Music: Amy Winehouse
Longtime readers of this space and the Athenaeum know of my longstanding interest in Sawin's Pond and its attendant watershed in Watertown, MA, but new readers (I know you're out there!) may not. In 2003, I wrote a report on the history of Sawin's and Williams Ponds and presented my findings to the Watertown Conservation Commission in addition to writing an op-ed piece that appeared in the Watertown TAB-Press. When I moved away from the Boston area in 2004, my efforts to see Sawin's and Williams Ponds and Sawin's Pond Brook cleaned up went by the wayside, but it seems that the long struggle to remediate the site has been taken up again.
An Eagle-eyed reader on the beat in Watertown (thanks, Rich!) have informed me that Paul Hatzilliades, son of Max, the owner of Sawin's and Williams Ponds, has created a website appropriately called sawinspond.com, started a Wikipedia entry, has been the subject of a recent (December 2009) story in the TAB-Press about the cleanup/lack thereof and wrote a letter to the editor as well.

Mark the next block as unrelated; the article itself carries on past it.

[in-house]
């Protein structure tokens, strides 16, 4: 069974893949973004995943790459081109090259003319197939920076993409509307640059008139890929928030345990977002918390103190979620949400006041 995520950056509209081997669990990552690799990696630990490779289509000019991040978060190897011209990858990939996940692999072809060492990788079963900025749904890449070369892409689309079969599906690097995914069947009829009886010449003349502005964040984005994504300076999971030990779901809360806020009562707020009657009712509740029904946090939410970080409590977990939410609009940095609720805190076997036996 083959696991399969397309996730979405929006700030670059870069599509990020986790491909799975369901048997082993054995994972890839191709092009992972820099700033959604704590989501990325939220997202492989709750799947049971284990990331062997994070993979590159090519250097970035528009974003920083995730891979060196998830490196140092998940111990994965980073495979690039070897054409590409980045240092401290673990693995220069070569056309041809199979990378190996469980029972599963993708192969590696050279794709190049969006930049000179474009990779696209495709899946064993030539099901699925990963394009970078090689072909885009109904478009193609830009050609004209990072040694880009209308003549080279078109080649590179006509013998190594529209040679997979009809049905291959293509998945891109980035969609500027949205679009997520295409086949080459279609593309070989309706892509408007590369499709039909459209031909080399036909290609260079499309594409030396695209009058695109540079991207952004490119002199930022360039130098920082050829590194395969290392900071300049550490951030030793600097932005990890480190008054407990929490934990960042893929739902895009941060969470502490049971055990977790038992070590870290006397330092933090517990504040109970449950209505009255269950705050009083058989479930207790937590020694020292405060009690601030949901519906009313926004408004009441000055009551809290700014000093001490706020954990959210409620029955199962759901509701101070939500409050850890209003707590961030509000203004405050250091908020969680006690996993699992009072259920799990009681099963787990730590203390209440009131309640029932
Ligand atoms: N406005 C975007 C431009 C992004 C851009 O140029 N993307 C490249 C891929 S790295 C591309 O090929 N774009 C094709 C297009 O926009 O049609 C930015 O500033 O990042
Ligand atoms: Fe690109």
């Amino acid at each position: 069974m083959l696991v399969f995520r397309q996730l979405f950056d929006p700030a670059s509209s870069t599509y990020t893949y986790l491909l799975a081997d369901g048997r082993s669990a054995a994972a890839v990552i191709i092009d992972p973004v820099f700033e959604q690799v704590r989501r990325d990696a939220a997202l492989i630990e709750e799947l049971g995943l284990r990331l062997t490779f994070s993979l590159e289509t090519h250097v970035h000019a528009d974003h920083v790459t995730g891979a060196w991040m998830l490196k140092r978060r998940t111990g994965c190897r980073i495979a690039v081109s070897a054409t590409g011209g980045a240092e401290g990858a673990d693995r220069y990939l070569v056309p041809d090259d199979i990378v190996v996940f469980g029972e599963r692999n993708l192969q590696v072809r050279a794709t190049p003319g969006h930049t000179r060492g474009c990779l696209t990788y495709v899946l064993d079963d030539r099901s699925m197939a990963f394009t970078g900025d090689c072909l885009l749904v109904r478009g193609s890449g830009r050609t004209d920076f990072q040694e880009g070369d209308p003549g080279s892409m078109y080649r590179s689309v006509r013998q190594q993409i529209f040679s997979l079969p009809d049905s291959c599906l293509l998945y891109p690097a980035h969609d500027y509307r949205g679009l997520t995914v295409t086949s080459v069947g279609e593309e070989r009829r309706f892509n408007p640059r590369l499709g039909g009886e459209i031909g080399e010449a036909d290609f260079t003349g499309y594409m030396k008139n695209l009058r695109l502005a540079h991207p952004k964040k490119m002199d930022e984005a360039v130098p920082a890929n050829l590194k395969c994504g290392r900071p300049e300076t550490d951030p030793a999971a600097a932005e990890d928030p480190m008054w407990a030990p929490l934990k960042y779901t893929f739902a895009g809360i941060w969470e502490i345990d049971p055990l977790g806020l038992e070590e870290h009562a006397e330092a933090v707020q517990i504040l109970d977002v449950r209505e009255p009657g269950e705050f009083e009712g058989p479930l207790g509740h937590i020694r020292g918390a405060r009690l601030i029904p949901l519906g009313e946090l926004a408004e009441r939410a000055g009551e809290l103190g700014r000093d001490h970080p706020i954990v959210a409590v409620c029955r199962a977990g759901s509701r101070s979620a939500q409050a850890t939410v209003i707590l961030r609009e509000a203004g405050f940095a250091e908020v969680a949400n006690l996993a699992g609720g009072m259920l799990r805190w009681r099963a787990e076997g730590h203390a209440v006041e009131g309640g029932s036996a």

So the questions you might be asking are:
Q: You live in Seattle now; why do you care?
A: This is where I grew up and it want to see it cleaned up.
Q: You live in Seattle now; how can you/should you engage in local politics in a community you no longer live in?
A: I think that due to my research and my desire to see a solution found, I have a lot to contribute, but there is a reason why nothing has been done for so many years. Will it be different this time?
I am going to contact the people I know in Watertown who are involved in this situation and see what is going on. I will also give my assessment of the situation up to this point as well in a future post, but the best place to start if you're new to this is my 2003 Report on Sawin's and Williams Ponds.
Another interesting thing that I have encountered wading into this issue again (pun intended) is that if you do an internet search of "Sawin's Pond," the material I have written pops up. If you type in "Sawins Pond," a while other set of material pops up, including the Hatzilliades's site and the recent article. My decision to include the apostrophe created all sorts of taxonomic consequences that I find fascinating and will elaborate on further as well. Hopefully, this article was tempting enough that I will follow up on it and you will read it!